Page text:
Set in New York's gay "bear" scene and taking a cue from the popular HBO franchise "Sex and the City," BearCity follows a tight-knit pack of friends experiencing comical mishaps, ... See full summary »
BearCity is a hirsute "Sex and the City," following the funny, romantic, and occasionally dramatic adventures of a group of bears and cubs in New York City. The sequel, BearCity 2 follows ... See full summary »
Since working as an adult film star and escort since his early twenties, Ryan Crosby, aka Rod Driver, has had a pretty easy life when you think about it. But what happens when you hit forty... See full summary »
Sebastian La Cause,
A "coming out" story that avoids all the tired cliches and stays committed to telling the stories of these characters, "East Side Story" examines bias of all kinds and features stirring performances by incredibly attractive actors.
Olaf "Gunn" Gunnunderson, an out-and-proud gay college student, crawls back into the closet to survive the holidays with his family. He keeps his cool as his quirky Midwestern-hearted ... See full summary »
Set in New York's gay "bear" scene and taking a cue from the popular HBO franchise "Sex and the City," BearCity follows a tight-knit pack of friends experiencing comical mishaps, emotionally sweet yet lusty romantic encounters and a cast of colorful, diverse characters as they gear up for a big party weekend. Written by
The DVD includes two Easter eggs: a deleted scene and an interview shot during production. See more »
[during a discussion about opening up their relationship]
My mother says if you say something once, that you probably thought it twice.
Which is complete bullshit.
You calling my mother a liar?
I have a few choice adjectives if you're asking. Sweetheart, you know I love your mother. Could we leave her out of this conversation, please?
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Just before the closing credits are complete, we can see one more scene. See more »
Sweet, Flawed, Charming - Could Have Been So Much Better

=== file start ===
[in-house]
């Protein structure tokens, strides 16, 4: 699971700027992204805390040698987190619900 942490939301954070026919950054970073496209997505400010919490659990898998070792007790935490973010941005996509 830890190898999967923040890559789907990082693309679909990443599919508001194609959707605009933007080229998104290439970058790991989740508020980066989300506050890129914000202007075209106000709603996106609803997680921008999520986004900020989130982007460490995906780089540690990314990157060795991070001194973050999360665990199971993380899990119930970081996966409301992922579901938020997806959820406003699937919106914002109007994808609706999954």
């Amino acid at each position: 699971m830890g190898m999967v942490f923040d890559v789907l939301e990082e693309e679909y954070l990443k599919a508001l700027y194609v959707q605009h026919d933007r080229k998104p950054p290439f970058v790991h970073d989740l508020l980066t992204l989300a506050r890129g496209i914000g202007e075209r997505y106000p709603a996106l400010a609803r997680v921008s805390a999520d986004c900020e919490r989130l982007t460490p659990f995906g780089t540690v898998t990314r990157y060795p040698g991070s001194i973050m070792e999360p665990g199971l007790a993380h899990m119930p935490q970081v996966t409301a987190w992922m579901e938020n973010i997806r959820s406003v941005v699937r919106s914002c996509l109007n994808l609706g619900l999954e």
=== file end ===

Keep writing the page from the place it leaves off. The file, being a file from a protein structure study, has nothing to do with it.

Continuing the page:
Cute with the typical amateurish qualities that make gay films of this nature either charming or painful, depending upon your sensibilities. The acting is earnest but decidedly nonprofessional. The only standout is Gregory Gunter, whose character (Michael) is utterly compelling and which Gunter plays with pathos and humor but not self-pity. Gerald McCulloch as Roger is large unwatchable, though it's hard to tell whether it's because his character is such a d***head or because the actor's own ego kept popping through. (If you watch his endless interview after in the DVD highlights, you'll see what I mean.) It's tough to make a film centered around bar culture without making it seem petty, vulgar, soul-crushing, and at least occasionally self-destructive; and it's an open question whether the directors nudged a bit to highlight those aspects or whether they were simply recording cinéma vérité. With all the sweetness that comes through in the struggles of the film's couples (complete with serious and often over-the-top drama), the film's central mystery remains what Tyler (Joe Conti) could possibly see in Roger, a smarmy, shallow, ego-bloated scene queen who not once but half a dozen times snubs Tyler to his face because Tyler isn't bear enough or muscley enough (or something enough) for the superficial, middle-class-white-boys-with-gym-memberships crowd by which Roger judges himself and his actions. Or, to put it another way, you may never understand why Tyler falls for and pursues Roger (to the extent of giving himself a makeover a move that likely guarantees the doom of any relationship) and you'll certainly find yourself asking whether he has a shred of self-esteem in his body. The fact that Roger isn't what anyone could reasonably call a bear only adds to the confusion. Personally, I'd have gone for a little less Jennifer Anniston-esque comedy and paid a little more attention to the serious and genuinely dramatic (as opposed to simply flamboyant) issues that the film skates over like thin ice before turning safely back to shore: self-esteem issues among big men and the difficulty of cultivating and maintaining a positive body image in a gay "culture" ruled by gym Nazis and diet maniacs; the painful issue that's raised in the Michael-Carlos couple when Michael considers getting lap-band surgery (is he going to wind up so thin that Carlos won't be attracted to him anymore?); the double "coming out" required of non-bears who are attracted to men who are hairy and/or fat and/or older than they are and who face ridicule for their desires; and the uneasy co-existence of working-class bears and their middle- to upper-class counterparts who wear similar drag and occupy the same physical spaces in which "bear culture" is practiced but who, arguably, are essentially antagonists. _Bear City_ seems to intend to be a coup against the slavish cultural propaganda promulgated by so many "gay" indie films, but it's more of a bitch slap than the good hard sock in the jaw that's needed. Still, the film deserves credit for its beau geste and for starting a conversation within a medium that tends to pretend it doesn't understand the question.
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